Often, the processing time is slow. However, you may consider the following as approximate timings for adjustment of status.

  • Alien Relative (Form I-130) - 15 months
  • Nonimmigrant Worker on H-1B visa (Form I-129)- 2 months
  • Alien Fiancé (Form I-129F)- 16.5 months
  • Alien Worker on E31/E32 Visa- 7.5 months
  • A Family Member of U Nonimmigrant - 27 months.

Note: The above timeline is for California Service Center, and are approximate dates of processing. The processing time highly depends on the Service Center, or the Field Office that you have applied from. Currently, there are 5 Service Centers that you can apply from.

You can calculate the processing time for your application on USCIS.

Working with Grape Law for Adjustment of Status

The immigration process can be complex and tedious. While you can always get support through your petitioner, consulting with an Immigration Attorney can make the process more fruitful and hassle-free.

An immigration attorney would make you understand all the legal requirements, take care of your documentation, and appear successfully for any appointments.

So don't leave your future in the hands of chance. Contact our immigration advisor so that all the needs are fulfilled, and requirements are met. Schedule a consultation with us and take the first step toward obtaining your Green Card today.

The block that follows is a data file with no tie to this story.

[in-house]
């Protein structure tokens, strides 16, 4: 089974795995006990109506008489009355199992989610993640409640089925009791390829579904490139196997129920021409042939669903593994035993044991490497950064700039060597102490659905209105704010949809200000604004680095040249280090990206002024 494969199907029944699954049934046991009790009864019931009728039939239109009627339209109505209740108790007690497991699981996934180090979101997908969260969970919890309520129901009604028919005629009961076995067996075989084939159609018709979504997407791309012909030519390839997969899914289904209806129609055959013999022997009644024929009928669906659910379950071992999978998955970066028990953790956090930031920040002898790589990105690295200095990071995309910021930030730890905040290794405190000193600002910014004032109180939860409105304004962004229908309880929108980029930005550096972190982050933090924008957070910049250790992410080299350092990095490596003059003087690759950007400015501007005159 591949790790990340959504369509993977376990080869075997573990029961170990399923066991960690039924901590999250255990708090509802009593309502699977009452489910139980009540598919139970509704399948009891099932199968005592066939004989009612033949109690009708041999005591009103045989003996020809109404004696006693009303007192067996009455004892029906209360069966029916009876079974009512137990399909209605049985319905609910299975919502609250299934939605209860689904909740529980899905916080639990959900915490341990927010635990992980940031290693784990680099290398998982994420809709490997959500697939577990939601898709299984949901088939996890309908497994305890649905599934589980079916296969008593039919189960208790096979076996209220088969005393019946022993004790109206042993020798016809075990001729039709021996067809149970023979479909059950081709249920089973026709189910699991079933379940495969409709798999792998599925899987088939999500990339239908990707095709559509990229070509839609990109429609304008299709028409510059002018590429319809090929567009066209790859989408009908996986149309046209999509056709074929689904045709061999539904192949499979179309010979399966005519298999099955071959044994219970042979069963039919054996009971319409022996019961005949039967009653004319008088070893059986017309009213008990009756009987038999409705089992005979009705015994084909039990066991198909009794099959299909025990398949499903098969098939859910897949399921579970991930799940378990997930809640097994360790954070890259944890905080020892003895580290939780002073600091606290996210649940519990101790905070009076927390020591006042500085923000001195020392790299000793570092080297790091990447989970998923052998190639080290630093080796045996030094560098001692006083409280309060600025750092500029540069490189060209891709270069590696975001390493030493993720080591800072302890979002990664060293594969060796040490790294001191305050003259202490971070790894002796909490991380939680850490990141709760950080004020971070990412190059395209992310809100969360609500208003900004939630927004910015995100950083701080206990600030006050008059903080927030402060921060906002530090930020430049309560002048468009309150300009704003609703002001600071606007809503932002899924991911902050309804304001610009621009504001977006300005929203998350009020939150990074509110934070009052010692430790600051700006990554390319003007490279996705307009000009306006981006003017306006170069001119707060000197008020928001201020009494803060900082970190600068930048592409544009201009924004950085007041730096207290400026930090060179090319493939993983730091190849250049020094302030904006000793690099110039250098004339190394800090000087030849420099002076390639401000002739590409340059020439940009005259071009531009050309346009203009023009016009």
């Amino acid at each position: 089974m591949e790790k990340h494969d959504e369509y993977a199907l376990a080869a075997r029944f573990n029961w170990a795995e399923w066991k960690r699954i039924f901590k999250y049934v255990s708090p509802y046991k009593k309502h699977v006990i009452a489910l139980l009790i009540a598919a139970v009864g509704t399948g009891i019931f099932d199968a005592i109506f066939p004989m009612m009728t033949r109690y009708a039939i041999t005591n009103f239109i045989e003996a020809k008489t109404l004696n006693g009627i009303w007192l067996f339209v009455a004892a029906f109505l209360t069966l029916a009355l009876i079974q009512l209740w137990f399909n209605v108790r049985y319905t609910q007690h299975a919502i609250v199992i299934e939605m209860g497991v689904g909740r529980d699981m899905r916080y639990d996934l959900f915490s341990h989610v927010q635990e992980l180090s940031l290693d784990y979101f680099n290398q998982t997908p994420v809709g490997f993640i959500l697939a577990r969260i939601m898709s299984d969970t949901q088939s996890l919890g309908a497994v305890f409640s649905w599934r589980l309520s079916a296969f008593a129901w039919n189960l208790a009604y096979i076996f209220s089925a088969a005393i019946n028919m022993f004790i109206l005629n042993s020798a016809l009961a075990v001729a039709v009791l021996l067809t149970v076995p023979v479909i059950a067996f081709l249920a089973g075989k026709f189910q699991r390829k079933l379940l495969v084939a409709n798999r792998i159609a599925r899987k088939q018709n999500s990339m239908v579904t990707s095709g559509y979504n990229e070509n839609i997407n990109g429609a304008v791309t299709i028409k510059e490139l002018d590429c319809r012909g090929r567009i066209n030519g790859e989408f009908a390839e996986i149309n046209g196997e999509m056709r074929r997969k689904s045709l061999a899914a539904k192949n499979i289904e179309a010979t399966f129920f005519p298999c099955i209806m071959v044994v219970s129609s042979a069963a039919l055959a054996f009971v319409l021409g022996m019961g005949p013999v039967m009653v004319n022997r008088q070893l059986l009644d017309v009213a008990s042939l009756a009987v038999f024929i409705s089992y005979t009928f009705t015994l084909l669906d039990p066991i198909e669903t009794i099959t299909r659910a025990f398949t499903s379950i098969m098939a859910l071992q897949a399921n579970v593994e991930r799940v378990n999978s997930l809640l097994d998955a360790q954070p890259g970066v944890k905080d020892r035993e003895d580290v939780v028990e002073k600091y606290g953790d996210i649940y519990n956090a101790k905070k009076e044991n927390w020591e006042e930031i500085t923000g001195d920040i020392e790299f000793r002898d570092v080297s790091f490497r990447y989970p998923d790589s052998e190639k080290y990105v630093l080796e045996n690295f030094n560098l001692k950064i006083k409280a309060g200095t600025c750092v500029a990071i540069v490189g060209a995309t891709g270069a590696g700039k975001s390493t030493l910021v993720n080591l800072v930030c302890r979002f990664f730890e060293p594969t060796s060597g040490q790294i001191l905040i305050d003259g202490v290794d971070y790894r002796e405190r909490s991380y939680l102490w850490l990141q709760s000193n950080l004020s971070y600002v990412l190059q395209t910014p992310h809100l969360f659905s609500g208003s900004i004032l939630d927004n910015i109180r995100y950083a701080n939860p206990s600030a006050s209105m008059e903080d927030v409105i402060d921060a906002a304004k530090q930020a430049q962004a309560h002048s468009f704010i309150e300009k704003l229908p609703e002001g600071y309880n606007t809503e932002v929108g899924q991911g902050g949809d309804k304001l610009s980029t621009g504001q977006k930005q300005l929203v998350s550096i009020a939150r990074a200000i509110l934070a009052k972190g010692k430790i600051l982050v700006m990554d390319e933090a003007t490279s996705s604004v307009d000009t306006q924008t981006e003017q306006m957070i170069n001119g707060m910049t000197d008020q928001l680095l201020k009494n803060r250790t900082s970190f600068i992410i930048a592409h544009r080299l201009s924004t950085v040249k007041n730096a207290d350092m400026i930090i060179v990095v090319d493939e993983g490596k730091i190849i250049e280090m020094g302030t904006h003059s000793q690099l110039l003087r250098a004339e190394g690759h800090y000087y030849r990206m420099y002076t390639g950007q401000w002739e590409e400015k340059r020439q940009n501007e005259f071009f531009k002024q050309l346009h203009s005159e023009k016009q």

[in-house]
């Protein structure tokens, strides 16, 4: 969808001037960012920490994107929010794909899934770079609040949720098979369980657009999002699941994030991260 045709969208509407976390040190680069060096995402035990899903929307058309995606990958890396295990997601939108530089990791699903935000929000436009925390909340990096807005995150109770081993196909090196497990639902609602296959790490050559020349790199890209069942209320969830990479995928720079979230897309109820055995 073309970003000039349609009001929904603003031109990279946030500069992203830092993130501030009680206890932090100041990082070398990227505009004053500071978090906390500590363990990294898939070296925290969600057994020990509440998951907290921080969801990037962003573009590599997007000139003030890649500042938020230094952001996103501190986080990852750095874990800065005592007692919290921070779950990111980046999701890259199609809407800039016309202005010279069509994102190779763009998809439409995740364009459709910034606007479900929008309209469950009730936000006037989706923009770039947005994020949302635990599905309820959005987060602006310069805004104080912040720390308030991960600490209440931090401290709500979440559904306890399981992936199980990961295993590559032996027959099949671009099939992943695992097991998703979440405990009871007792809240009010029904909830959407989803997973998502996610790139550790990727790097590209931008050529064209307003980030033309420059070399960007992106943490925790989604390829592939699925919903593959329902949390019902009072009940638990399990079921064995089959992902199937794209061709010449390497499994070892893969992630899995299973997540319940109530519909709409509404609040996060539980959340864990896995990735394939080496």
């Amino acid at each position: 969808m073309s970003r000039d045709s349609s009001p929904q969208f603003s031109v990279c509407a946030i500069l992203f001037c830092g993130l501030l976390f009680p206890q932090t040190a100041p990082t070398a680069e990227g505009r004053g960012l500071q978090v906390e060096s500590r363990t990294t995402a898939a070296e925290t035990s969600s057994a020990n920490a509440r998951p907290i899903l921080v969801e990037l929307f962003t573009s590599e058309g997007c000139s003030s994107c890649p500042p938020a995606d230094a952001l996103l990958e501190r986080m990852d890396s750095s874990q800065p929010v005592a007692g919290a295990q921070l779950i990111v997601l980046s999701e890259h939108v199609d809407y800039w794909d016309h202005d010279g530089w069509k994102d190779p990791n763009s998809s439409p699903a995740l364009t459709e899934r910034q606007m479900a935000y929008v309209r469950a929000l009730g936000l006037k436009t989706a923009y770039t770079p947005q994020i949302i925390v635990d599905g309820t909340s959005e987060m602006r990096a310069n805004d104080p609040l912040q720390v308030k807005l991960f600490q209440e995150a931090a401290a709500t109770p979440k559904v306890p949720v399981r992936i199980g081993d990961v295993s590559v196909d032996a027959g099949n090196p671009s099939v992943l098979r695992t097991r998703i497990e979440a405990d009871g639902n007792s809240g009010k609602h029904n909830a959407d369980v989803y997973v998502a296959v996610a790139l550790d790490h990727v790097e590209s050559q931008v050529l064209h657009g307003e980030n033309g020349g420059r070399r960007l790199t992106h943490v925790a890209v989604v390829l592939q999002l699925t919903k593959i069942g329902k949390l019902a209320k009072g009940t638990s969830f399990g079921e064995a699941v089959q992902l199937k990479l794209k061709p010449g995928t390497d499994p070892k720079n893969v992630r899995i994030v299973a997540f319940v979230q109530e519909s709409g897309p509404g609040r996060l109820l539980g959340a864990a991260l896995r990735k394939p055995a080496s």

What are the Benefits of Filing an Adjustment of Status?

Adjustment of status (AoS) puts you in the process of becoming a permanent resident of the US. While your status is pending, you can still work and travel freely across the US lawfully.

How Long Does Adjustment of Status Take?

It typically takes 12 to 24 months (excluding exceptions), depending on the type of application and other factors.

What are the Steps for Adjustment of Status?

Firstly, you check eligibility categories, Then you submit Form I-485, gather supporting documents, attend the biometric appointment, and wait for the decision.

What is the Difference between a Change of Status and an Adjustment of Status?

Change of Status is when you apply to change your nonimmigrant status to another kind of nonimmigrant status. Adjustment of Status is when you apply for changing a Nonimmigrant to an Immigrant (Green Card) status.

What are the Inadmissibility Grounds?

Inadmissibility from applying is a situation due to which you may be denied access to becoming a permanent resident. The bar to adjustment can include an undesirable and unlawful means for entry to the US, and commitment of an act of violation.

What is Concurrent Filing?

When you submit Form I-130 and Form I-485 simultaneously, it is called Concurrent Filing.

What Happens if the AoS is Denied?

You can file an appeal or a motion to reopen or reconsider if your application is denied.


Your American Dream Is One Click Away

Start Your Journey